While there are no nightclubs in Ikuno, the famous Nana-Warai (7 Laughs) makes up for that. An izakaya (Japanese-style pub) in the centre of town, it only seats about 15 people, but every time I went there things got crazy! After a few beers, the locals are open, friendly, and eager to learn about you and where you come from. There is always someone ready to dust of their English and try for some cross-cultural communtication as well. It was a rare night that someone didn't buy me a round or two, and the food is excellent as well. Nana-Warai is actually built out of a back room in the owners house, and on a trip to the washroom you can often see his kids or mother watching TV in the next room! In any case, everyone is friendly as heck, and it sure beats the chain izakayas in the city. Directly across the street is a cool little bakery where you can pick up a croissant or two for breakfast should you decide to stay the night.

You can count all the restaurants in town on one hand, but a few recommendations are lunch at the Silver Mine restaurant; they do an excellent "Hamburg" steak set meal. Also is a little okonomiyaki restaurant about 30 seconds from Ikuno Station. Just walk out the station entrance, past the roundabout, and it's about halfway between the station and the river. Very cheap okonomiyaki, and a great home cooking atmosphere. The owners are super nice as well.

Other recommendations:
The train from Himeji to Ikuno.
The train from Himeji to Ikuno.
I lived in Ikuno for two years as a JET Programme partcipant. Although I've now moved on to Kobe, there are always two JET English teachers living in Ikuno, and are easily contacted if you e-mail the Ikuno Board of Education (now the Asago City Board of Ed, thanks to amalgamation of four towns into Asago City). Most JETs are happy to show visitors around; in fact it's part of their jobs as foreign ambassadors in the towns they live in. Tokyo is great, but give the rest of Japan a shot too!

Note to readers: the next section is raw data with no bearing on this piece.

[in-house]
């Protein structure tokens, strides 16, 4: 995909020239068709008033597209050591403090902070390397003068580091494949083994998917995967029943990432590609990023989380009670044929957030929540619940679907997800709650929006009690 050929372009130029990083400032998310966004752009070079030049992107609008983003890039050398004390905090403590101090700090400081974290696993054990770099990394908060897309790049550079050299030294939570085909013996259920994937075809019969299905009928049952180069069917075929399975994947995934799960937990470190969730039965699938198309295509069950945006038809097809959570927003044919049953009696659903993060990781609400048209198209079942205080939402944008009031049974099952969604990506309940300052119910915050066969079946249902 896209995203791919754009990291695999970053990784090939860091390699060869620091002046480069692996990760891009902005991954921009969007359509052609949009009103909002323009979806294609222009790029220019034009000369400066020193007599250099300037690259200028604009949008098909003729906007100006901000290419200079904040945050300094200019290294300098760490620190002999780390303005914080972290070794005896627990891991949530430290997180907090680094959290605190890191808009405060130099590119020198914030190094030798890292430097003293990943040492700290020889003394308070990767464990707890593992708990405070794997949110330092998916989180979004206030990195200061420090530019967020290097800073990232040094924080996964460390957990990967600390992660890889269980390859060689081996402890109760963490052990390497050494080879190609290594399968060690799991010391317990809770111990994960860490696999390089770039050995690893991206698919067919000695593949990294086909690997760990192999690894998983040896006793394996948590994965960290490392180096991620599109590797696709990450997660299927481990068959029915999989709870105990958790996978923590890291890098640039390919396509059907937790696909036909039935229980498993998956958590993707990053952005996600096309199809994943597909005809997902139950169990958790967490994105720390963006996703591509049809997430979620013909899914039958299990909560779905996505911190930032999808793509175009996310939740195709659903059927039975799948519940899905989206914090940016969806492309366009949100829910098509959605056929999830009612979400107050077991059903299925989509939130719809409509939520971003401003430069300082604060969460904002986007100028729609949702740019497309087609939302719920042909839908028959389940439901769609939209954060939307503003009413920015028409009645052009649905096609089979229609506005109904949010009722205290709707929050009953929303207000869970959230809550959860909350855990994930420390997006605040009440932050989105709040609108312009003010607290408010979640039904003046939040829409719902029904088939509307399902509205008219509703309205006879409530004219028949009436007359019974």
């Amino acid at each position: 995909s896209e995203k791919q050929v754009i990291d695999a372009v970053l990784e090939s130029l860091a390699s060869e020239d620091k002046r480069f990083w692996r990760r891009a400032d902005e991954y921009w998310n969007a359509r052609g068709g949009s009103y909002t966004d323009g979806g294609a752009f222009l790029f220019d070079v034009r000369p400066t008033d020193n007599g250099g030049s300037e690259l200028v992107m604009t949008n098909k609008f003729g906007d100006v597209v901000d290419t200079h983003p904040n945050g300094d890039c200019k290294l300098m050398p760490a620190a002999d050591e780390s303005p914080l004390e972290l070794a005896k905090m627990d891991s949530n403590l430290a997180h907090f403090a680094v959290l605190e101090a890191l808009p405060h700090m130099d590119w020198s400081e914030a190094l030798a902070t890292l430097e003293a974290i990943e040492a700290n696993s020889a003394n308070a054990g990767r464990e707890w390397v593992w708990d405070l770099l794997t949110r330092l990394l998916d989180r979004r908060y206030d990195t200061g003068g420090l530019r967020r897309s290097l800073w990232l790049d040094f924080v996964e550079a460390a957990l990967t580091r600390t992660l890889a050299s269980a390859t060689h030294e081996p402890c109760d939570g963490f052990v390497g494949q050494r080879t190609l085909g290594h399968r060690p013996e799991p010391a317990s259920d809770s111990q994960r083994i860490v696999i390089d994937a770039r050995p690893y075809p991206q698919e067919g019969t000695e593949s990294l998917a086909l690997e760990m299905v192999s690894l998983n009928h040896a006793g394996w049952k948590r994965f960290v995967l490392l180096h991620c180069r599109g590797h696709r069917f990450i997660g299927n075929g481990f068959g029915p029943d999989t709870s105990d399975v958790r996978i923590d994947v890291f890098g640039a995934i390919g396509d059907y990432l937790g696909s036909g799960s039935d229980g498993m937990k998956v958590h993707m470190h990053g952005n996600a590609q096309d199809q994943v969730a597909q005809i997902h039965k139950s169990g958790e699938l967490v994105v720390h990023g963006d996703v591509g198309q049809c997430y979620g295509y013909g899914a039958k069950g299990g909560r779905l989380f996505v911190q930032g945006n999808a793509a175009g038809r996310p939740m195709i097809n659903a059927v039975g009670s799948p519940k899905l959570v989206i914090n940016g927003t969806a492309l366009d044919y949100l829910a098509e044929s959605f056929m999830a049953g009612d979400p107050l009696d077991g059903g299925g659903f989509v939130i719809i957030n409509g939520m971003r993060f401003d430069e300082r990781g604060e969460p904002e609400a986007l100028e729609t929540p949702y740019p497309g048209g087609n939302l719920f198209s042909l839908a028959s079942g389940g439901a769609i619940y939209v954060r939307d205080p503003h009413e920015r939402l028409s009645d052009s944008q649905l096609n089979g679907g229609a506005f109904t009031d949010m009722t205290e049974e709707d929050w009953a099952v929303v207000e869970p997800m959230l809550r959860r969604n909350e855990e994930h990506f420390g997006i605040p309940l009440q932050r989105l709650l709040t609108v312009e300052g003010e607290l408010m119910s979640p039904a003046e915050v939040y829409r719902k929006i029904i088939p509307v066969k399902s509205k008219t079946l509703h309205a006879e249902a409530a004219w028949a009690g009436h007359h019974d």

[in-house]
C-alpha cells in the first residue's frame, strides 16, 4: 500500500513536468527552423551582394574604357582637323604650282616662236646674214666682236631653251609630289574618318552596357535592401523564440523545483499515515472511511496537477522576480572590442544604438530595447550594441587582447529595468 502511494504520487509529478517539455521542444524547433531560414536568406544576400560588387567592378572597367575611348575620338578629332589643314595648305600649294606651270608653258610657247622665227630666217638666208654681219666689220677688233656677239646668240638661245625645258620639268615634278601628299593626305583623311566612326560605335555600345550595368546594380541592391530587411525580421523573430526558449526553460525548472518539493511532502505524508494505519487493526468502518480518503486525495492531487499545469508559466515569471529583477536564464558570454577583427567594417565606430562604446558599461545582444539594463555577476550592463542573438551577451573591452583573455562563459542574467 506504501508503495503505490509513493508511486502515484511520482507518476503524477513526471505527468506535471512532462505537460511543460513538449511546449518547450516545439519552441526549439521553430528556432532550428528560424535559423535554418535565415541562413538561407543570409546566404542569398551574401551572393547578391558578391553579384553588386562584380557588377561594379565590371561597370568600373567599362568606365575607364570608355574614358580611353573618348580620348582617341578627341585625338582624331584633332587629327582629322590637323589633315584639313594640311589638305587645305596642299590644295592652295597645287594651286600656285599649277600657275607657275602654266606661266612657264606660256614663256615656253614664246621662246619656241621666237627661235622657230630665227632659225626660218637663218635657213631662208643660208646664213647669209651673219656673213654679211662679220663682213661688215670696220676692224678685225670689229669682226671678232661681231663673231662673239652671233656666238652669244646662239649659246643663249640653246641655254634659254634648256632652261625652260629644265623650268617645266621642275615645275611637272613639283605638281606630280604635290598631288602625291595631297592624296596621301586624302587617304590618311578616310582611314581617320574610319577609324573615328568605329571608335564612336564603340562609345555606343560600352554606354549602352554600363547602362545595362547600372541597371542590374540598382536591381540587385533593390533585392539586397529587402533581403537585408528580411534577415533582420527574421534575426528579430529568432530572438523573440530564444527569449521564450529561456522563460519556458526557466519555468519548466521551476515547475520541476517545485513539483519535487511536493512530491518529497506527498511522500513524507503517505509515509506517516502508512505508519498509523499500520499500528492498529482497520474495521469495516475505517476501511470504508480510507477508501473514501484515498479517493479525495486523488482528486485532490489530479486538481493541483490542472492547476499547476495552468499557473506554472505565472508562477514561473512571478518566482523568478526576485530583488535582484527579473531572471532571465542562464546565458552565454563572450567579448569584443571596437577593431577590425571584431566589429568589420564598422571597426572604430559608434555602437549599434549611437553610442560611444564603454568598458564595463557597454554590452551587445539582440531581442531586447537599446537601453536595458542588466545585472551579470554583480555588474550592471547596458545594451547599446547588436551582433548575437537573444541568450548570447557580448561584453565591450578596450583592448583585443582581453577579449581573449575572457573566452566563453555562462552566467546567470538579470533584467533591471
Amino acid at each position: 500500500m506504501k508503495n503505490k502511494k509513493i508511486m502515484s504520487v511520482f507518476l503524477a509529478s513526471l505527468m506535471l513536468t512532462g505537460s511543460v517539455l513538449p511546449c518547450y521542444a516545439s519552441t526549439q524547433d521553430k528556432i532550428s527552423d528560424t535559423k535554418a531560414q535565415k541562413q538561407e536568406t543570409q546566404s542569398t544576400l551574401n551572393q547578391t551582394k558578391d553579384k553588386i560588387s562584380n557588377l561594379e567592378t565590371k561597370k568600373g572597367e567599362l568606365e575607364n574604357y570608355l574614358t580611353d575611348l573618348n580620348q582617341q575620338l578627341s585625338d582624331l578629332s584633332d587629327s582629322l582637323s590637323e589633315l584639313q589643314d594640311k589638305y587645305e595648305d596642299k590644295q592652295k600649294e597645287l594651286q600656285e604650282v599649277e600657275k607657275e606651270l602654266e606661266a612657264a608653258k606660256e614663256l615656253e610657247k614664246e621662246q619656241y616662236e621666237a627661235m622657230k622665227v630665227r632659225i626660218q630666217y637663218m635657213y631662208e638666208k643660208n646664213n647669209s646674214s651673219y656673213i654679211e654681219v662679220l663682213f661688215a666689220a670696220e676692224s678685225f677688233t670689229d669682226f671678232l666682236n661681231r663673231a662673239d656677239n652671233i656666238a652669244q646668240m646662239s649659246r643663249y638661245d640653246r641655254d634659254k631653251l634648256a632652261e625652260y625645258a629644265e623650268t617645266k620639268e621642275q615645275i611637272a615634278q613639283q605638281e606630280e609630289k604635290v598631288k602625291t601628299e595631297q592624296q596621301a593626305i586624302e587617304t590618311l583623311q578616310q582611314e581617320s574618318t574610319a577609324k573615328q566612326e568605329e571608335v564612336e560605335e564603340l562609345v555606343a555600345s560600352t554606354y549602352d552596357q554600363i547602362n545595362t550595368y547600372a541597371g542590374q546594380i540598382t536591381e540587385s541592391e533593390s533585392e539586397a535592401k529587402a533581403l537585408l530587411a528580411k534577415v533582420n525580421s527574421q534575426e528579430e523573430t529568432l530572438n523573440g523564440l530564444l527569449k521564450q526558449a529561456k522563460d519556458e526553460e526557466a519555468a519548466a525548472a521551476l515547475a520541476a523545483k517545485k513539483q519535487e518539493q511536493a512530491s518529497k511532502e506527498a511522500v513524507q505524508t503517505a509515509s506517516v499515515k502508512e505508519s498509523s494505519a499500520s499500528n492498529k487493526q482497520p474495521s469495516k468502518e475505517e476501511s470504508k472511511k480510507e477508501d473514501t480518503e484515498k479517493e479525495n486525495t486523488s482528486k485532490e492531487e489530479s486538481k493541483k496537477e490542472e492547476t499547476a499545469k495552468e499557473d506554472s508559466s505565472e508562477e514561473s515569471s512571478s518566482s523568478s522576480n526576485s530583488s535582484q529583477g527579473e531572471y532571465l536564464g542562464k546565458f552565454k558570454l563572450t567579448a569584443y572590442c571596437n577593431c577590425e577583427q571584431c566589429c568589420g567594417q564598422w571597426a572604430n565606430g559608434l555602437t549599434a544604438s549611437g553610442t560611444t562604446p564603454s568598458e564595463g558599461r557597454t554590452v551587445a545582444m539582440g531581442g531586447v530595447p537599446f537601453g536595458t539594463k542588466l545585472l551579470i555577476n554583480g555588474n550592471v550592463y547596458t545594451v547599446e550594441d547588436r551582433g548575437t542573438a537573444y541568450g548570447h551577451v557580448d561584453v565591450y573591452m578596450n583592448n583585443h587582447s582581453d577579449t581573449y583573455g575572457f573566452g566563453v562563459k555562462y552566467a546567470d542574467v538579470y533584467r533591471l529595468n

Published on Friday September 15th, 2006

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Sun, Sep 24 2006 - 01:33 PM rating by st.vincent

An evening in the Nana-Warai sounds like great fun. Nice report, thanks

Sun, Sep 24 2006 - 05:04 AM rating by marianne

Very good report and photos

Sat, Sep 23 2006 - 09:39 AM rating by bootlegga

Ahhh, this broughtback memories of my time in 'inaka'. Excellent report!

Thu, Sep 21 2006 - 10:36 AM rating by tokyomike

Nice one! I wonder how much the Kessei Resort is. I'd hate to go there and find I had to spend my as-yet-non-existent child's college fund for a night and a dip in the hot springs. ;) But it sounds like a very nice place to visit for people who have yet to see the quiet side of Japan. But tell the truth're happy to be back in the big city, right? Great report, bud!

Sat, Sep 16 2006 - 04:08 AM rating by ravinderkumarsi

nice report .

Fri, Sep 15 2006 - 09:10 PM rating by eirekay

Wonderful Report on a place I had never heard of. Nicely done!

Fri, Sep 15 2006 - 02:15 PM rating by davidx

Really good interesting report. s you say, it gives a different picture of Japan from the usual one. Some good pictures.

Fri, Sep 15 2006 - 11:20 AM rating by rangutan

Very interesting cultural tips and a wonderful first report at GLOBO. Well done and hope to see more reports like this from Japan or otherwise....

Fri, Sep 15 2006 - 09:38 AM rating by mrscanada

How did you get a picture of a bullet train without people in it?